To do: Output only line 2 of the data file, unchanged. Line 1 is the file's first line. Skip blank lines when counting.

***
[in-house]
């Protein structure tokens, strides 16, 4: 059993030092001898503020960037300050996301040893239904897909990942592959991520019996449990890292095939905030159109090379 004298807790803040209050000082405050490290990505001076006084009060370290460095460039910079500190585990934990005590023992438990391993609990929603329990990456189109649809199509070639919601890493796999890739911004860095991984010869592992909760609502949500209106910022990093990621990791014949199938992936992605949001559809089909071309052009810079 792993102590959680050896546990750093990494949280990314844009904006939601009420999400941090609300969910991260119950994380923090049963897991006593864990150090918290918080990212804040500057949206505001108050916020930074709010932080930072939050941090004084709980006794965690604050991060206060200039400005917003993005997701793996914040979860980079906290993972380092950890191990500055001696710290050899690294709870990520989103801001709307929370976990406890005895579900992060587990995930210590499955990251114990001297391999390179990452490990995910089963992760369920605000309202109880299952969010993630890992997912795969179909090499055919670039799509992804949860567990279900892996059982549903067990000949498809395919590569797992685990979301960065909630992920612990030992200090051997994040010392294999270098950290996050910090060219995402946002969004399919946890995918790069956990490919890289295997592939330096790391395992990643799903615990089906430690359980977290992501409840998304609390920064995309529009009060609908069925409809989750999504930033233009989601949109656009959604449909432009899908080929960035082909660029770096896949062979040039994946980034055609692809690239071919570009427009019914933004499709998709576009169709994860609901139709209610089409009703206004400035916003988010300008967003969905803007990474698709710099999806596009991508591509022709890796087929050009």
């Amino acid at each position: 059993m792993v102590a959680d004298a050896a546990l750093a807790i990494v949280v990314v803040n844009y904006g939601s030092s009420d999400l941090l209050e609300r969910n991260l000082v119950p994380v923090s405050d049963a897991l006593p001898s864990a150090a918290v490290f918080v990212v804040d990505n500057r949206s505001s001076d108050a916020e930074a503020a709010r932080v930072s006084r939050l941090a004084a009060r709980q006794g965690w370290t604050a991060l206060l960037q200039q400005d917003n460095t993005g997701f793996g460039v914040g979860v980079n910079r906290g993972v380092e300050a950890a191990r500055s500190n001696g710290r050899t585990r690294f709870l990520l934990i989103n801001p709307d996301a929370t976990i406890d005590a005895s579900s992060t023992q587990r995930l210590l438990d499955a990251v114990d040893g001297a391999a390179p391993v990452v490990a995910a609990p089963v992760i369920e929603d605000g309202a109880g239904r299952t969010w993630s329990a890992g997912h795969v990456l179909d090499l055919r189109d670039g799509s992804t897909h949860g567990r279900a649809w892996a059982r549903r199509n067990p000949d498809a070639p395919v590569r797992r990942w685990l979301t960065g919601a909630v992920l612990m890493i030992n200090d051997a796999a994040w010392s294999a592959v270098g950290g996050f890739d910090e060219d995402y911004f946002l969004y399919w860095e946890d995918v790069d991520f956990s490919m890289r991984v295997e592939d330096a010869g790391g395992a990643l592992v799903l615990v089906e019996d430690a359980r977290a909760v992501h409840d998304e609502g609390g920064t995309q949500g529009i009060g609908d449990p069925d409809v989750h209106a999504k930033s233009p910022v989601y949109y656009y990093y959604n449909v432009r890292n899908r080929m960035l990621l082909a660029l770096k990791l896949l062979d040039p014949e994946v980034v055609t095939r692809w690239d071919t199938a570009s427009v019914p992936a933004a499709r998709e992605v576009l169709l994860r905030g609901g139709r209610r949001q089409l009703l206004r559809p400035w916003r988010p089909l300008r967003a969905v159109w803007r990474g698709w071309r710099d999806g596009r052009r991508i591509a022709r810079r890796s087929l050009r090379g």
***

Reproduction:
């Protein structure tokens, strides 16, 4: 059993030092001898503020960037300050996301040893239904897909990942592959991520019996449990890292095939905030159109090379 004298807790803040209050000082405050490290990505001076006084009060370290460095460039910079500190585990934990005590023992438990391993609990929603329990990456189109649809199509070639919601890493796999890739911004860095991984010869592992909760609502949500209106910022990093990621990791014949199938992936992605949001559809089909071309052009810079 792993102590959680050896546990750093990494949280990314844009904006939601009420999400941090609300969910991260119950994380923090049963897991006593864990150090918290918080990212804040500057949206505001108050916020930074709010932080930072939050941090004084709980006794965690604050991060206060200039400005917003993005997701793996914040979860980079906290993972380092950890191990500055001696710290050899690294709870990520989103801001709307929370976990406890005895579900992060587990995930210590499955990251114990001297391999390179990452490990995910089963992760369920605000309202109880299952969010993630890992997912795969179909090499055919670039799509992804949860567990279900892996059982549903067990000949498809395919590569797992685990979301960065909630992920612990030992200090051997994040010392294999270098950290996050910090060219995402946002969004399919946890995918790069956990490919890289295997592939330096790391395992990643799903615990089906430690359980977290992501409840998304609390920064995309529009009060609908069925409809989750999504930033233009989601949109656009959604449909432009899908080929960035082909660029770096896949062979040039994946980034055609692809690239071919570009427009019914933004499709998709576009169709994860609901139709209610089409009703206004400035916003988010300008967003969905803007990474698709710099999806596009991508591509022709890796087929050009």